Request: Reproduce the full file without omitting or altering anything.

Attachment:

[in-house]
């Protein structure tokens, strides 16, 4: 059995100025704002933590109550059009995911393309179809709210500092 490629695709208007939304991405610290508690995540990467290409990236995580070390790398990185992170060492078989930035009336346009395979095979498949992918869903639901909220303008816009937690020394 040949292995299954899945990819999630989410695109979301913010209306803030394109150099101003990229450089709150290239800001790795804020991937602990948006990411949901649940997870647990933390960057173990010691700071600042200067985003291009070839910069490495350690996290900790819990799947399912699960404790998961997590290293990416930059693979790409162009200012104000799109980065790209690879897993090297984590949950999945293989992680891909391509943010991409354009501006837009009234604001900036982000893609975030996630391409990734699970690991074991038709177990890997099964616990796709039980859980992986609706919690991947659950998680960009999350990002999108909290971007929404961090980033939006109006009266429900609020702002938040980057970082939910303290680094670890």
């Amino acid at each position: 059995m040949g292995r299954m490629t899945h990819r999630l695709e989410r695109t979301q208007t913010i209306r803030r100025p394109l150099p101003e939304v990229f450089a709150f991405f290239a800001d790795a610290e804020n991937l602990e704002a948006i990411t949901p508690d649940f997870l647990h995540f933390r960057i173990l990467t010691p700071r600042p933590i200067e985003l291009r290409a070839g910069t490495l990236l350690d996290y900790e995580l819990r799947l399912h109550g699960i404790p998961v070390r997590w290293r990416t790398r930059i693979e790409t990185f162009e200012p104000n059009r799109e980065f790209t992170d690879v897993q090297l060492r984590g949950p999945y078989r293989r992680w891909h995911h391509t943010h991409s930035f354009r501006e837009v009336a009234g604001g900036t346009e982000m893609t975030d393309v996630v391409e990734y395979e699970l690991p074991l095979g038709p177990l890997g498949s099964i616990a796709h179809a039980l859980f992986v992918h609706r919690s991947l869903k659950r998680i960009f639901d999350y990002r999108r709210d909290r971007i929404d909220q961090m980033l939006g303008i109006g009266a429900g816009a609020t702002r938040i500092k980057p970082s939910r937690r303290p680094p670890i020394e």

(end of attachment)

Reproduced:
[in-house]
């Protein structure tokens, strides 16, 4: 059995100025704002933590109550059009995911393309179809709210500092 490629695709208007939304991405610290508690995540990467290409990236995580070390790398990185992170060492078989930035009336346009395979095979498949992918869903639901909220303008816009937690020394 040949292995299954899945990819999630989410695109979301913010209306803030394109150099101003990229450089709150290239800001790795804020991937602990948006990411949901649940997870647990933390960057173990010691700071600042200067985003291009070839910069490495350690996290900790819990799947399912699960404790998961997590290293990416930059693979790409162009200012104000799109980065790209690879897993090297984590949950999945293989992680891909391509943010991409354009501006837009009234604001900036982000893609975030996630391409990734699970690991074991038709177990890997099964616990796709039980859980992986609706919690991947659950998680960009999350990002999108909290971007929404961090980033939006109006009266429900609020702002938040980057970082939910303290680094670890």
């Amino acid at each position: 059995m040949g292995r299954m490629t899945h990819r999630l695709e989410r695109t979301q208007t913010i209306r803030r100025p394109l150099p101003e939304v990229f450089a709150f991405f290239a800001d790795a610290e804020n991937l602990e704002a948006i990411t949901p508690d649940f997870l647990h995540f933390r960057i173990l990467t010691p700071r600042p933590i200067e985003l291009r290409a070839g910069t490495l990236l350690d996290y900790e995580l819990r799947l399912h109550g699960i404790p998961v070390r997590w290293r990416t790398r930059i693979e790409t990185f162009e200012p104000n059009r799109e980065f790209t992170d690879v897993q090297l060492r984590g949950p999945y078989r293989r992680w891909h995911h391509t943010h991409s930035f354009r501006e837009v009336a009234g604001g900036t346009e982000m893609t975030d393309v996630v391409e990734y395979e699970l690991p074991l095979g038709p177990l890997g498949s099964i616990a796709h179809a039980l859980f992986v992918h609706r919690s991947l869903k659950r998680i960009f639901d999350y990002r999108r709210d909290r971007i929404d909220q961090m980033l939006g303008i109006g009266a429900g816009a609020t702002r938040i500092k980057p970082s939910r937690r303290p680094p670890i020394e």